I hate the Elf on the Shelf. Not only is it ugly and not quite tacky enough to be cute, it stands for a bunch of values that are the opposite of what I want to teach Sprout.
For those who have had the good fortune of avoiding the Elf on the Shelf, it is an over-priced stuffed elf that comes with a book. The main idea is that the Elf is a spy for Santa who watches the kids all day and reports back every night. Each morning, the parent puts the Elf in a different place, some of which involve increasingly complicated scenarios. While I normally love toys that come with books, the only thing the Elf on the Shelf is good for are these hilarious photos that reveal the Elf in some very compromised situations.
Sprout isn’t old enough to even know about the Elf on the Shelf, much less ask for it, but this why I’m going to say “no” if he ever does:
It turns December into one long waiting period for presents.
While this is rather inevitable for kids, the very presence of the Elf as Santa’s substitute reinforces it every morning. Instead, I want to share the religious idea of Advent with Sprout, where the pre-Christmas season is about serving others as you wait on a holy and magical event. (Jesus being born, not Santa.) To communicate this message, I plan on having an Advent calendar with Sprout, like when I was a kid. While he’s too young to do it yet, with just a bit of brainstorming I came up with more than 20 ideas that were either family activities (cutting down the tree, going to a Christmas play) or provided some type of service to others (helping with our church’s mitten drive, buying a Tys for Tots gift).
It reinforces the idea that “good” girls and boys get toys while “bad” ones don’t.
Although it seems like a harmless way to get kids to behave, this message can be pretty toxic. Eventually, kids will find out that their parents are Santa. They’ll either feel betrayed that their parents were manipulating them or internalize the message that if they’re “good,” they’ll get rewarded with material things. This attitude results in entitled brats that may end up very disappointed in the “real world.” This message also implies that kids who don’t have as many gifts (or didn’t receive any at all) are “bad.” It’s the kid version of the Just World Fallacy, which says if someone is poor or has bad things happen to them, they did something to deserve it. Poor kids face enough embarrassment when everyone is talking about what they received at Christmas and they have nothing to show off. Often, they’re already labeled as “bad” whether they did anything to earn that label or not. We don’t need to add to their burden by equating – even unintentionally – not receiving a wealth of gifts with naughty behavior.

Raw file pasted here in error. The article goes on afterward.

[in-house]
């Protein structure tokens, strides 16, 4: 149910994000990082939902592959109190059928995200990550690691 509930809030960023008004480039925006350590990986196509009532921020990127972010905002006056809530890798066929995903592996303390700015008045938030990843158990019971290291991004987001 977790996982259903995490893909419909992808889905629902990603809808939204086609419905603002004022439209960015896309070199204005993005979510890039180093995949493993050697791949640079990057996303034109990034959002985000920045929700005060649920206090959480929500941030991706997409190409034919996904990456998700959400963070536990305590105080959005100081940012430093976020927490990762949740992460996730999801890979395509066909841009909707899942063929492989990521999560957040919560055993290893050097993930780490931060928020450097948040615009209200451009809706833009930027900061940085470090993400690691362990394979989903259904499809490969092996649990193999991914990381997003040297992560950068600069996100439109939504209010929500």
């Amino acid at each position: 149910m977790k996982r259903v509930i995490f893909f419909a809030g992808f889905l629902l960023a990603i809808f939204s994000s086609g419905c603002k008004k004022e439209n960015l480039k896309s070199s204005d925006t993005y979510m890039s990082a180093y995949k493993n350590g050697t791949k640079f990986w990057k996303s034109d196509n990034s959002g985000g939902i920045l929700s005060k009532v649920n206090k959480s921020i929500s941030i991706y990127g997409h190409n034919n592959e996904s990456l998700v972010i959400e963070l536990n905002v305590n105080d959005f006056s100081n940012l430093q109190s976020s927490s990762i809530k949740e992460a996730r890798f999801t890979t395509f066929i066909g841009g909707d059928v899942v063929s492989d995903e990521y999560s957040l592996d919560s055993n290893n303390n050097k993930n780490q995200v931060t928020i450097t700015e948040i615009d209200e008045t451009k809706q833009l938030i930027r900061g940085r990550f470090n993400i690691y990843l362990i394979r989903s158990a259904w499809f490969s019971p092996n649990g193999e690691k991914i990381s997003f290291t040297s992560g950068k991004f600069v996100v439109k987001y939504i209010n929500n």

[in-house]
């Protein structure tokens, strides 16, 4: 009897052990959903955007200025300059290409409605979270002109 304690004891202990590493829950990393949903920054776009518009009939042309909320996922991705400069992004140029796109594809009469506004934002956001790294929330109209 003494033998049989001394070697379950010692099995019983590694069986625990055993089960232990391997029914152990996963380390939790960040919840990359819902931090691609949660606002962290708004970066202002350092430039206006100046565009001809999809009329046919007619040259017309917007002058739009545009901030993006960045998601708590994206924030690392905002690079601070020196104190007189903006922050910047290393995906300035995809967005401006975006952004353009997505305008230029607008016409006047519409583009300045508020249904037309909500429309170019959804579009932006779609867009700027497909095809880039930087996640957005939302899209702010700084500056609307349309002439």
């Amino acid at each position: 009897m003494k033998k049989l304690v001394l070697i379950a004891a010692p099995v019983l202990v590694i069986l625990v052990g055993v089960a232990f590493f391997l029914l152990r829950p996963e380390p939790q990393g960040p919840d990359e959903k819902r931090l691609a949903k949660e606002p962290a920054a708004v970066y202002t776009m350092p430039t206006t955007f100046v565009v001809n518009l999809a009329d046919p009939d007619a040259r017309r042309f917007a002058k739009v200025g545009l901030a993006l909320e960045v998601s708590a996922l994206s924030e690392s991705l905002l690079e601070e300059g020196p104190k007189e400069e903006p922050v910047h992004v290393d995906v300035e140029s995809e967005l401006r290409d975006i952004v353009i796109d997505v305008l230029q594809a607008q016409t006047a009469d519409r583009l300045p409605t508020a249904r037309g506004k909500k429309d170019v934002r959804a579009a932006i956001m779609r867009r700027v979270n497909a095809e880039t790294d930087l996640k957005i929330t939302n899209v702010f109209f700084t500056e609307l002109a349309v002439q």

It makes your home into a surveillance state.
Honestly, the Elf on the Shelf is freaking creepy. Besides its Uncanny Valley look, it’s also supposed to be a little spy in your house. Our lives are under enough surveillance, between the NSA (in America), closed-camera TVs, and Internet giants compiling data about us. We don’t need little pretend dolls to follow our children’s every move, even if it’s just imaginary. And I’m not the only one who thinks this – a Canadian digital technology professor just published a paper entitled Who’s the Boss? saying it teaches “young people to blindly accept panoptic surveillance.” From a parenting point of view, it’s another way society demonstrates that it doesn’t trust children. It says (in a lighthearted way, of course) that children need to be watched at all times to ensure obedience and punished if they screw up.
Before you respond, ” Why are you making such a big deal about this? It’s just a toy,” I ask you to take a good, hard look into your Elf on the Shelf’s beady little eyes and tell me that you entirely trust him. Yeah, I didn’t think so. Elves are traditionally dangerous mischief-makers that people didn’t want in their homes. Perhaps we should go back to that perspective.